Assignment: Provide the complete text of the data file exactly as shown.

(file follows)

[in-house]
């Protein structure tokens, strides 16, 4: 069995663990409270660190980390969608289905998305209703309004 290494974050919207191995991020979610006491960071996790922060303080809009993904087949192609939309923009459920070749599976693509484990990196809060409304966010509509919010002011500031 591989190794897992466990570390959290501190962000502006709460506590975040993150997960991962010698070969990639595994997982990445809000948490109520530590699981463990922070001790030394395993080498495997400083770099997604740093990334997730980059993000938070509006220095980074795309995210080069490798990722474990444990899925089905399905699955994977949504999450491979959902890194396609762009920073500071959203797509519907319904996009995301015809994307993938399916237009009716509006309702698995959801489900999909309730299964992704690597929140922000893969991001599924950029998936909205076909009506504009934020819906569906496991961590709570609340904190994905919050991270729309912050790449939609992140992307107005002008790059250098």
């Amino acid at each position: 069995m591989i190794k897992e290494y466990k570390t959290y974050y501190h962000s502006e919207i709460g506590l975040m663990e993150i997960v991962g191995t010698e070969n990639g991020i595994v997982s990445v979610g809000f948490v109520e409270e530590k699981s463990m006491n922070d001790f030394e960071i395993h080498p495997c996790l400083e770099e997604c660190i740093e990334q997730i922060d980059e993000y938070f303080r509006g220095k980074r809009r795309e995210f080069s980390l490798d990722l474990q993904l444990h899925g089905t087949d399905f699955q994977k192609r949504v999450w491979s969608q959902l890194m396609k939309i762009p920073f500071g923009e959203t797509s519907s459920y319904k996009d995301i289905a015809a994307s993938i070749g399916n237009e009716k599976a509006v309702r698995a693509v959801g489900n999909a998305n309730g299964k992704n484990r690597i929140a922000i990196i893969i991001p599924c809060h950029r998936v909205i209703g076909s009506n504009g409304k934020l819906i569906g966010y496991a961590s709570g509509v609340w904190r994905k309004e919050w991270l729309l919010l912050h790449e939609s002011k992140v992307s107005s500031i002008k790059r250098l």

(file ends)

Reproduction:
[in-house]
């Protein structure tokens, strides 16, 4: 069995663990409270660190980390969608289905998305209703309004 290494974050919207191995991020979610006491960071996790922060303080809009993904087949192609939309923009459920070749599976693509484990990196809060409304966010509509919010002011500031 591989190794897992466990570390959290501190962000502006709460506590975040993150997960991962010698070969990639595994997982990445809000948490109520530590699981463990922070001790030394395993080498495997400083770099997604740093990334997730980059993000938070509006220095980074795309995210080069490798990722474990444990899925089905399905699955994977949504999450491979959902890194396609762009920073500071959203797509519907319904996009995301015809994307993938399916237009009716509006309702698995959801489900999909309730299964992704690597929140922000893969991001599924950029998936909205076909009506504009934020819906569906496991961590709570609340904190994905919050991270729309912050790449939609992140992307107005002008790059250098």
């Amino acid at each position: 069995m591989i190794k897992e290494y466990k570390t959290y974050y501190h962000s502006e919207i709460g506590l975040m663990e993150i997960v991962g191995t010698e070969n990639g991020i595994v997982s990445v979610g809000f948490v109520e409270e530590k699981s463990m006491n922070d001790f030394e960071i395993h080498p495997c996790l400083e770099e997604c660190i740093e990334q997730i922060d980059e993000y938070f303080r509006g220095k980074r809009r795309e995210f080069s980390l490798d990722l474990q993904l444990h899925g089905t087949d399905f699955q994977k192609r949504v999450w491979s969608q959902l890194m396609k939309i762009p920073f500071g923009e959203t797509s519907s459920y319904k996009d995301i289905a015809a994307s993938i070749g399916n237009e009716k599976a509006v309702r698995a693509v959801g489900n999909a998305n309730g299964k992704n484990r690597i929140a922000i990196i893969i991001p599924c809060h950029r998936v909205i209703g076909s009506n504009g409304k934020l819906i569906g966010y496991a961590s709570g509509v609340w904190r994905k309004e919050w991270l729309l919010l912050h790449e939609s002011k992140v992307s107005s500031i002008k790059r250098l």